Donor Roland Tseng and his family are honored at the California State University Board of Trustees' January meeting. From left: CSU Chancellor Charles B. Reed, Tseng's parents C.K. and Teresa Tseng, Roland Tseng, President Jolene Koester and trustees chair Debra Farar.
Bucking the trend of tough times for fundraising, Cal State Northridge set a new campus record of $18.8 million in private support collected during the 2002/03 year, according to a newly released report.
Northridge's fundraising tally during the most recent year more than triples its private support of five years ago, when the university received $5 million during 1998/99. Since that time, through a campus wide commitment, the university's fundraising has advanced on a continuous upward trend.
"This is an important result for Cal State Northridge, because it clearly demonstrates that the community recognizes and values the high caliber of the university, its academic programs and our major impact on the San Fernando Valley and the surrounding region," said Northridge President Jolene Koester.
The latest statistics for Cal State Northridge are part of an annual fundraising report released last week at the California State University Board of Trustees meeting in Long Beach. Northridge's $18.8 million in charitable gifts during 2002/03 ranks the university fifth in fundraising among 23 Cal State campuses for that year.
"This university has so many outstanding, nationally recognized programs," said Judy C. Knudson, Northridge's vice president for university advancement. "One of our biggest challenges in spreading the word about Cal State Northridge is that we have such a large number of exceptional activities. Whether in business or the arts or teacher education, Cal State Northridge shines."
The university's fundraising success during 2002/03 was spurred by the first-year portion of a pledge of Chinese antiquities made by Chinese-American entrepreneur Roland Tseng. The total pledge, valued at $38 million over four years, is the largest gift ever, both for Cal State Northridge and all Cal State University campuses.
Charitable giving to Cal State Northridge—one of California's largest universities with a record nearly 33,000 students—has climbed steadily from $5 million in 1998/99 to $7.8 million in 1999/2000, $12.4 million in 2000/01, $12.5 million in 2001/02, and finally to $18.8 million in 2002/03, a 50 percent one-year increase, according to the CSU fundraising report.
The university's fundraising success comes during a period when many universities and other institutions have seen their fundraising results flatten or even decline because of a struggling national economy, stock market declines, terrorism fears and other concerns. During that time, Northridge has achieved five consecutive years of increases in its annual fundraising results.
President Koester called that success a tribute to the entire university. Although fundraising is the direct responsibility of Northridge's University Advancement Division, the president noted that many major gifts often begin with community members' contacts with faculty members or many of the university's outstanding programs.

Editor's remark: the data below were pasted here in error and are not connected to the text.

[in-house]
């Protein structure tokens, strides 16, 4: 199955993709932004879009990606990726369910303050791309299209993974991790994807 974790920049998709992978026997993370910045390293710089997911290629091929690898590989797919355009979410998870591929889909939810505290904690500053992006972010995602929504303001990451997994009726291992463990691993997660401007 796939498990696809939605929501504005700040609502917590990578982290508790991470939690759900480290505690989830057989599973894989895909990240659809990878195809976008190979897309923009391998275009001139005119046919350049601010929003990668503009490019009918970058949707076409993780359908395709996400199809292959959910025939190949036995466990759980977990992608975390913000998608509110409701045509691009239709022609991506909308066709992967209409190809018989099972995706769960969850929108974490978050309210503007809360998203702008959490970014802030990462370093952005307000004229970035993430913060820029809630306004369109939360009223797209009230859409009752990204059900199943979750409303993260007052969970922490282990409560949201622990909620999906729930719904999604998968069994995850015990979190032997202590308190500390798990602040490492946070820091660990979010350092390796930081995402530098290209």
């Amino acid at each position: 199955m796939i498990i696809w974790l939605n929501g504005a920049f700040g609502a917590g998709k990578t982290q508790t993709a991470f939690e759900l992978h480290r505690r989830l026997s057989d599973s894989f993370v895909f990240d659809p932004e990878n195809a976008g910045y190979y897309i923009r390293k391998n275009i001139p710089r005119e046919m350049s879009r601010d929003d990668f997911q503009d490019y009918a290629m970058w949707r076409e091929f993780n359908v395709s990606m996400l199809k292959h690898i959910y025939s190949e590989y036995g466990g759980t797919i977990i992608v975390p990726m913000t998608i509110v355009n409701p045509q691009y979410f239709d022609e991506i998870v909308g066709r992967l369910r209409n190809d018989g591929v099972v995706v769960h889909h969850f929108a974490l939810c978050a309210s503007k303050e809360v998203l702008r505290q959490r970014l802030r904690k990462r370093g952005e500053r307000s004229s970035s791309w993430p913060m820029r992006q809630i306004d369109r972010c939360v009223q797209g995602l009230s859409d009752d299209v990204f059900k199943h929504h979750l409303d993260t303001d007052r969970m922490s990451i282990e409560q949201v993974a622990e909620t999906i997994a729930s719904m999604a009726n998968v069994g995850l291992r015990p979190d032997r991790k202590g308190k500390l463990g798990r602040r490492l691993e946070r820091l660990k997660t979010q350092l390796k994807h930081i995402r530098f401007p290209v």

In addition to the Tseng gift that was publicly announced last September, some of Northridge's major fundraising successes in recent years have included:
- Retired professor Harry Stone last November pledging to the university one of the world's most comprehensive collections of materials on famed English novelist Charles Dickens.
- A $7 million gift in 2002 from The Eisner Foundation, created by Walt Disney Co. chairman Michael D. Eisner and his wife Jane, to establish a new, cutting-edge teacher training program.
- Lead donations of $2 million in 2000 from The Ridgestone Foundation to help build and open the $6 million Abbott and Linda Brown Western Center for Adaptive Aquatic Therapy.
President Koester stressed that private fundraising is not a substitute for the basic financial support that Cal State Northridge continues to receive from the state, as a public university, to educate students and offer programs. Instead, Koester said private gifts often enable the university to enhance its programs, or offer new ones, in ways that would not occur otherwise.
"Private support is essential to Cal State Northridge, because it gives us that extra edge of excellence, the ability to make special things happen for our students and our community," President Koester said.
"One of my longstanding commitments has been to strengthen the university's connections with our community in many ways. We are the intellectual, economic and cultural heart of the San Fernando Valley and beyond. Clearly, that is being recognized now more than ever before," the president said.
Trustees Name College for Donor, Library Wing for FamilyMarking a banner period in Northridge fundraising history, California State University trustees on January 27 named the west wing of the university's Oviatt Library as well as the College of Extended Learning in honor of entrepreneur Roland Tseng and his family. With resolutions by the trustees, the library's west wing—where the priceless art will be displayed—became the Tseng Family Wing, and the College of Extended Learning became the Roland Tseng College of Extended Learning.
In consideration of his family's long and extensive ties to Cal State Northridge, Tseng in fall 2003 pledged to the university a collection of Chinese antiquities valued at up to $38 million, intended for public display and academic study. It is the largest donation ever made to any university in the CSU system.
@csun | February 2, 2004 issue
Public Relations | University Advancement
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